Photo by Bruce Guthrie

The evening of artwork by incarcerated artists and performances by local prison and reentry theatre program Voices Unbarred inspired visitors, bridged differences and made tangible a connection to the past while presenting a platform for the work still to be done. As a mother, daughter, sister, wife, teacher and American, I cannot urge my fellow citizens enough to take the opportunity to immerse themselves in this exhibit, participate in the dialogue through interactive pieces and share the experience with others. 

Ultimately, freedom of expression is the greatest freedom of all and no one can steal a person’s creativity, as it is theirs alone. The compassionate commitment to self-expression that these brave artists have shown through creating art in and around the US carceral system unites us all and allows us to understand that transformation happens from within. Please find the time to experience this healing and powerful art exhibit in our nation’s capital. 

“America will never be destroyed from the outside. If we falter and lose our freedoms, it will be because we destroyed ourselves.”
― Abraham Lincoln

 

About the guest contributor:

Dr. Jennifer E. Tinker deeply enjoys literature, art and dance. Jennifer practices yoga, and has implemented school gardens in various U.S. educational locations. Eco-Literacy became a main focus of her educational framework from 2012-2016. Since, she has lead several workshops in language-acquisition and Visible Thinking Strategies for teachers in the U.S. as well as China, Thailand, Japan and the Philippines. Her strengths lie in the humanities, and she currently is a teacher in the D.C. Metro region. She continues her family’s tradition of creating and collecting art.

 

Exhibition tour information here.

Please join us on January 30 for a very special closing reception!

In My (Our) Shoes

By Mary Walle

About the guest blogger: Mary Walle is a Senior at the University of Michigan studying History. She’s been involved with the Prison Creative Arts Project since January 2012. Through PCAP Mary has participated in three theater workshops and performed in four original plays, one with the young men at Wolverine Human Services and three with two groups of men at Gus Harrison Correctional Facility. Their final production was February 7. Mary continues to work with PCAP but is not currently participating in any workshops in order to focus on her Senior Thesis Project on the Sanctuary Movement in Detroit. She dedicates her thesis to the men she worked with at Gus Harrison.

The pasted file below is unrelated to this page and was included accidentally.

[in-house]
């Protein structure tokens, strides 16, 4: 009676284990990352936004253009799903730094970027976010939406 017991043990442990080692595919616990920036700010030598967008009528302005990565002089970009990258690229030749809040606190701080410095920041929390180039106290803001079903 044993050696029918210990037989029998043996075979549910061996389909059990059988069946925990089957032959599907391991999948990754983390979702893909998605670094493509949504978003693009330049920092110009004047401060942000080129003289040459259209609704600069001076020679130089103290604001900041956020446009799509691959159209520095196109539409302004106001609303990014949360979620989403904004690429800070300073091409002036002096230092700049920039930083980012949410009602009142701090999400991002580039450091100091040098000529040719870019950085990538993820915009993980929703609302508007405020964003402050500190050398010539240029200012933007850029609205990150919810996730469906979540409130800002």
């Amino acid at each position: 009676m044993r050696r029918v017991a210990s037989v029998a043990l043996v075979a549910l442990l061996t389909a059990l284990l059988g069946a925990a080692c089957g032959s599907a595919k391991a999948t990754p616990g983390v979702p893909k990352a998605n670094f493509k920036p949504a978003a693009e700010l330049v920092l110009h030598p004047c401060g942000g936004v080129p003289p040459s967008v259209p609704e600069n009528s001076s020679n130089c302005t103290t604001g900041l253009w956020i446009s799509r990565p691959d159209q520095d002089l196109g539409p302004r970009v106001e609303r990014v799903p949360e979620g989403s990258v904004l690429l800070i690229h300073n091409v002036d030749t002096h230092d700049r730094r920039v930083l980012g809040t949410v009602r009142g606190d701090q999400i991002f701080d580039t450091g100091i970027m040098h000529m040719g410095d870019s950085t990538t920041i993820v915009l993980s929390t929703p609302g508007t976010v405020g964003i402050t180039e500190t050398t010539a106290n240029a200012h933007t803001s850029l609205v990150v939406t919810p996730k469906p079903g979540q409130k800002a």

I was always conscious of my clothing going inside nearly every week of this past year. Wear something baggy to cover my form. Make sure I have socks. (One time, I wore sandals and panicked in the parking lot. Thankfully, I was let in.) Definitely wear a bra. Nothing ‘revealing’ or ‘suggestive.’ Suggestive of what? That I am a woman in a men’s facility? Turns out that’s pretty hard to hide. And the catcalls made it clear that everyone has eyes and no baggy sweater can hide: I’m a woman inside.

I walked inside Gus Harrison Correctional Facility every week for a year. For a year I’ve been part of two successive theatre workshops. For a year I have walked inside Thursday evenings at 7pm and left at 8:30pm. Yesterday I walked out for the last time.

I was purposeful with what I wore. My shirt and pants as unattractive as I could manage. But I was also purposeful to wear something that might share some of myself without a need to exchange words. Shoes. Shoes tell something about a person. Inside and outside but perhaps they can tell a particularly important story inside.

Danny wears plain black shoes, always covered in dirt and dust. He’s a gardener. He tends and manages immense gardens, cultivating greenhouses of poinsettias and more. 5.7 always had meticulously shined shoes. They were beautiful and spoke to me of self-respect and pride.

Glover-Bey mostly wore brown boots that didn’t look like they were made for actually working in. On occasion though he wore white high tops with a glossy sheen. The day of our play he wore the high tops. They took his hunched form across the back forty. White shoes against blacktop. We walked from different points to the same destination unable to acknowledge each other on that barren blacktop, but our shoes took us to the same place. A place, if only for a moment, where we could.

My shoes too said something about me when I wasn’t allowed to say much about me.